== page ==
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Image Quality

Just because the Theatre 550 Pro costs half that of the PVR250, that doesn't necessarily mean it will provide a lower quality picture. And although there are cheaper products than the Theatre 550 Pro, that doesn't mean the simple tuner/encoder/decoder chip will provide the best quality possible either.

Most of the quality testing was done subjectively, since it's somewhat difficult to show differences in SDTV quality, when the quality is very low to begin with. However, I have been using the 550 Pro now, for about 2 weeks. Before that, I have been using the PVR250. After 2 weeks with the 550, I switched back.  My TV is a Sony Vega 27". The video source is from an ATI X700 Pro with S-Video out. Software used was Snapstream BeyondTV 4, with the MPEG2 encoding set to 7000 kbps.

The verdict?

The Theatre 550 Pro PCI-E was noticably worse than the PVR250 in terms of picture clarity. Directly compared, you will definitely notice that pictures look more 'grainy' than the PVR250, and less sharp - even though SDTV over-air is grainy and dull to begin with.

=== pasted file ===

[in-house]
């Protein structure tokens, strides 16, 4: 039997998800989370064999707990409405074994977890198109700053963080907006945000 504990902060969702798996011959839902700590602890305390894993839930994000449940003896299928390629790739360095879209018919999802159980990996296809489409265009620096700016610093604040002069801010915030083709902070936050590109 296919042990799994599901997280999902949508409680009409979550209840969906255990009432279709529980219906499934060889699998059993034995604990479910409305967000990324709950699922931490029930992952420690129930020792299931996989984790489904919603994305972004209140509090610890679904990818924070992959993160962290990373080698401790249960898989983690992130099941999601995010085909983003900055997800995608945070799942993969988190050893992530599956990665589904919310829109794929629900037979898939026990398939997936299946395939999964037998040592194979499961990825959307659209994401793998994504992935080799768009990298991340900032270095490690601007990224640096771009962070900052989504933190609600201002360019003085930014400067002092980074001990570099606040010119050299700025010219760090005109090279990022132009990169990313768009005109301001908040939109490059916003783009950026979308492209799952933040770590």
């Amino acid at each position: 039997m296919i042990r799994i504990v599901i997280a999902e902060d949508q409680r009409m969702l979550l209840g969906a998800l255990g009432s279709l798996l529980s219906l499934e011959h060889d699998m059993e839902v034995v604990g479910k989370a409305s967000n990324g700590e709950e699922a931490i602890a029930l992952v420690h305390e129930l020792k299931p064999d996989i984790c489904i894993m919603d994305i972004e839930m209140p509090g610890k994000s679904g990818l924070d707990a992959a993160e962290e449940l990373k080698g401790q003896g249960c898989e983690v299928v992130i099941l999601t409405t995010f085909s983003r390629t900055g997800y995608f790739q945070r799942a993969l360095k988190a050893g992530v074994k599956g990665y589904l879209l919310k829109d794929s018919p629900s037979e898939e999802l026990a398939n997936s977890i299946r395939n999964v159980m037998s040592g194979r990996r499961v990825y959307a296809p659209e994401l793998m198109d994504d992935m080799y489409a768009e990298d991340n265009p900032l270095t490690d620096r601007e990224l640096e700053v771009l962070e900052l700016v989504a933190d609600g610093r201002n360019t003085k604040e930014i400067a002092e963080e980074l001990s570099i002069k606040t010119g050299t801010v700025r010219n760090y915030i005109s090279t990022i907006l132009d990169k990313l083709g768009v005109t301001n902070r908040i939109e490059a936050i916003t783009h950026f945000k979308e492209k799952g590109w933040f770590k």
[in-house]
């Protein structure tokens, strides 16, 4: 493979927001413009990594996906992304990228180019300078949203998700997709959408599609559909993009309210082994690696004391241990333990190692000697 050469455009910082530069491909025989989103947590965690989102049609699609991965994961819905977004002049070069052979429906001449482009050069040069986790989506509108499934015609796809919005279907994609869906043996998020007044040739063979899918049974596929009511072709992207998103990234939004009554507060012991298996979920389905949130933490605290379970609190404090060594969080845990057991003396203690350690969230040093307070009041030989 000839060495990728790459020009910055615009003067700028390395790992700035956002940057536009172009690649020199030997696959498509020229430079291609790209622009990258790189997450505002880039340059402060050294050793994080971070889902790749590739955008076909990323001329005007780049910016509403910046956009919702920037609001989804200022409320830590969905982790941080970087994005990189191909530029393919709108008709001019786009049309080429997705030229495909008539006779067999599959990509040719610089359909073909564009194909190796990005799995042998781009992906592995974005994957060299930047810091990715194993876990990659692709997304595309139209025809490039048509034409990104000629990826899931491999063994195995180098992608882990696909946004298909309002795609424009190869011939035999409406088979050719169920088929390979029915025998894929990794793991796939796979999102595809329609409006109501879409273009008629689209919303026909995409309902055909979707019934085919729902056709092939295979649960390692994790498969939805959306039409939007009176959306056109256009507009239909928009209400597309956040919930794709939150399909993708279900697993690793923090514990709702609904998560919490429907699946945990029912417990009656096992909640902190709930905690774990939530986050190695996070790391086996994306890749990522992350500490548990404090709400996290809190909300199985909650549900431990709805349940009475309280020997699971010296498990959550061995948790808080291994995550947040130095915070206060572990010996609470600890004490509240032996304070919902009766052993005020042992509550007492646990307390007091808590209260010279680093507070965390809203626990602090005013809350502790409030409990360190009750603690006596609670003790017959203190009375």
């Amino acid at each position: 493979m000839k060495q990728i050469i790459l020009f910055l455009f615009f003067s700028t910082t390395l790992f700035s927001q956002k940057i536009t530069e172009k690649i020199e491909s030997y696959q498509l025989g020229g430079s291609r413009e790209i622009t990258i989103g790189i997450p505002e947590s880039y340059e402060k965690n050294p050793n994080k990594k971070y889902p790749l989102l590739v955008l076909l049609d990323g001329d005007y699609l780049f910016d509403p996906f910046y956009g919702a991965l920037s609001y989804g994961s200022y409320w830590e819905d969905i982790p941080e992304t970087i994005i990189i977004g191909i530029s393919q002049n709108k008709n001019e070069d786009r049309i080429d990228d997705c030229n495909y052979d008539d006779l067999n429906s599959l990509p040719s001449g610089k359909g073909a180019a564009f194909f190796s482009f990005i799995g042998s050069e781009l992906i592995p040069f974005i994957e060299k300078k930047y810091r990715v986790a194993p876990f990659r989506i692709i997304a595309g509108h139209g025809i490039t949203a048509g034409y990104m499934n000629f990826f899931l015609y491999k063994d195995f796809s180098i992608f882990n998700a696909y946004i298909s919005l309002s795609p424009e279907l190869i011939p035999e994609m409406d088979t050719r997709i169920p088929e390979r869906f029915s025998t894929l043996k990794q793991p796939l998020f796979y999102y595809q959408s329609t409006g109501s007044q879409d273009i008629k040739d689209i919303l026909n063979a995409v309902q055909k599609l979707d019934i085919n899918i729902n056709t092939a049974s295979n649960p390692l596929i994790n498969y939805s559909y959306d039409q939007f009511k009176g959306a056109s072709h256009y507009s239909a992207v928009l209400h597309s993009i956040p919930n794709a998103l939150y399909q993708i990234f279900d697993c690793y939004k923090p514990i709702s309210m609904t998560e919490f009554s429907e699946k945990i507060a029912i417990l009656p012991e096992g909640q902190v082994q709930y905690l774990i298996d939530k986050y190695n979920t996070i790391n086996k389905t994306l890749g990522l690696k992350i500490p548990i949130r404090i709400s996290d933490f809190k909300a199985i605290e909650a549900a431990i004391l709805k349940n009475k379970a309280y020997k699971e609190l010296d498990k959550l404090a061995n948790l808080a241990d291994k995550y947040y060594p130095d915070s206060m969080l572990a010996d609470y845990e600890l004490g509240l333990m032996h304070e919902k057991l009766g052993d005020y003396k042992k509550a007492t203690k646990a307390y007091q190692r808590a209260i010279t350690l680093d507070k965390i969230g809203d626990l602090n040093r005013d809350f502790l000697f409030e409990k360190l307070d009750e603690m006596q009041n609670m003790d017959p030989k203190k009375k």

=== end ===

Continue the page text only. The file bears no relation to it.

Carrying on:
To exhibit this, I'll show two screenshots of a hockey game from each tuner:

Hauppauge WinTV PVR250

PowerColor Theater 550 Pro PCI-E

As you can see, not only is the 'ticker' grainy to begin with, but there seems to be some distortion throughout the picture as well (look above the "Bud Light" logo on the ice). This is a worst-case scenario to be sure - I personally can't stand to watch hockey on an HTPC - but it shows that there is a somewhat significant quality difference between the two cards.

On a standard TV however, this difference is hardly noticable. In fact, you would have to compare the two directly, as I have, over a period of weeks. But if you want the best possible image quality on a standard definition TV tuner, the Theatre 550 Pro falls short.

CPU Usage

During MPEG2 recording, I checked out the CPU usage graph in Windows Task Manager:

This one can be called a tie.

Next Page: (Conclusion)